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Efficient/ easy method of pouring wort into primary?

I just have a small funnel and I lose some liquid due to the fact that my wort cooking pot is a very large one and thus has a wide brim, resulting in a wide stream of liquid coming out of it. Couple this with the fact that the wort pot is heavy, usually hot to handle (I pour early as my cooling methods seem too slow, I believe that pouring still-hot but relatively sterile wort into a sterilized container is superior to waiting too long and possibly spoiling my previously sterile wort) and that my funnel’s too small for me to keep a continuous stream of liquid into it easily at the weight/hotness of the wort container because the flow rate out of the funnel is very slow.

I’m really not too picky about losing some wort, but my current procedure is very awkward and definitely a workout, I was wondering if you guys siphon or something else, and if so under what conditions, do you actually cool down the wort?

And for those concerned, I do wait for the wort to cool in the primary before adding yeast

I use a 1/2 inch siphon

My brew pot is 18 gallon and pretty wide without a valve. I use a I gallon measuring cup and transfer the hot wort from brew kettle thru a double screen into my smaller brew pot with a valve. Then gravity feed thru my CFC into my fermenter.

Yep. May be the best $14 you’ve ever spent.

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I get the wort down to near pitching temperature in the kettle. I use an immersion chiller, and if I’m doing a partial volume boil then I’ll also pour in cold water to get up to final volume in order to help get the temperature down more quickly. Then let it sit in the kettle, covered, for an hour or so to let all the break material settle out. After that it’s the siphon, being careful to leave the sludge behind.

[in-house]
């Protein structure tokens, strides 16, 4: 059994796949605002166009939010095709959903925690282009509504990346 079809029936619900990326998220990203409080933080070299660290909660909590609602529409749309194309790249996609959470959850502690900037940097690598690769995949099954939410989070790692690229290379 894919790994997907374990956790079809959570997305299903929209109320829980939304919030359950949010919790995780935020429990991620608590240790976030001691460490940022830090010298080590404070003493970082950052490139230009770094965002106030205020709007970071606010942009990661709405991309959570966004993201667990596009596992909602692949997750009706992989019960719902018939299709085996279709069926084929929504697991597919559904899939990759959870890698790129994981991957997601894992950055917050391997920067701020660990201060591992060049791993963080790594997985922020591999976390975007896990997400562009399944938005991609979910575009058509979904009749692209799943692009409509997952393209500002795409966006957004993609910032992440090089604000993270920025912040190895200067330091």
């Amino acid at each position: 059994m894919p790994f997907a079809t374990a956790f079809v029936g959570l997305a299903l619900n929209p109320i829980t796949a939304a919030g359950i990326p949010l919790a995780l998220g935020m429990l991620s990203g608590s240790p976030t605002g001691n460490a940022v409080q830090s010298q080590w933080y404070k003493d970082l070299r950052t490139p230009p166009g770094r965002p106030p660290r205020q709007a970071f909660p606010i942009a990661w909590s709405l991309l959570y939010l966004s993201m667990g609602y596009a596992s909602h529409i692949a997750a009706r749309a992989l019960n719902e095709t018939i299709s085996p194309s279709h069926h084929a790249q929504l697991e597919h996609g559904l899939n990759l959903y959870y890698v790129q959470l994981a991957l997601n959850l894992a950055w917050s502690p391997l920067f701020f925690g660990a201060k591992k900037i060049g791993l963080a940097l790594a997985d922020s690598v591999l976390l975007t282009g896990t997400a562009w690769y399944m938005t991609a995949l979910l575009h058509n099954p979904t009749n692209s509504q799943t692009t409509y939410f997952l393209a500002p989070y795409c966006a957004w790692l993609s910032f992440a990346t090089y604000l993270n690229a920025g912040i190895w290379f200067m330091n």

+1 on the siphon. Its got to be a lot safer. You’ll probably pull less trub than pouring, too.

Ya. I’ve gone back and forth a bit, and I’ve decided that pouring will be my go-to technique for when I absolutely have to ensure that my beer has plenty of chill haze and hopefully also a little of that nice stale hop twang.

For beers where I don’t need to get that, I take the easy way out and siphon. It does take a bit longer, but I just think of that as a nice time to daydream about how my next kettle will have a spigot.

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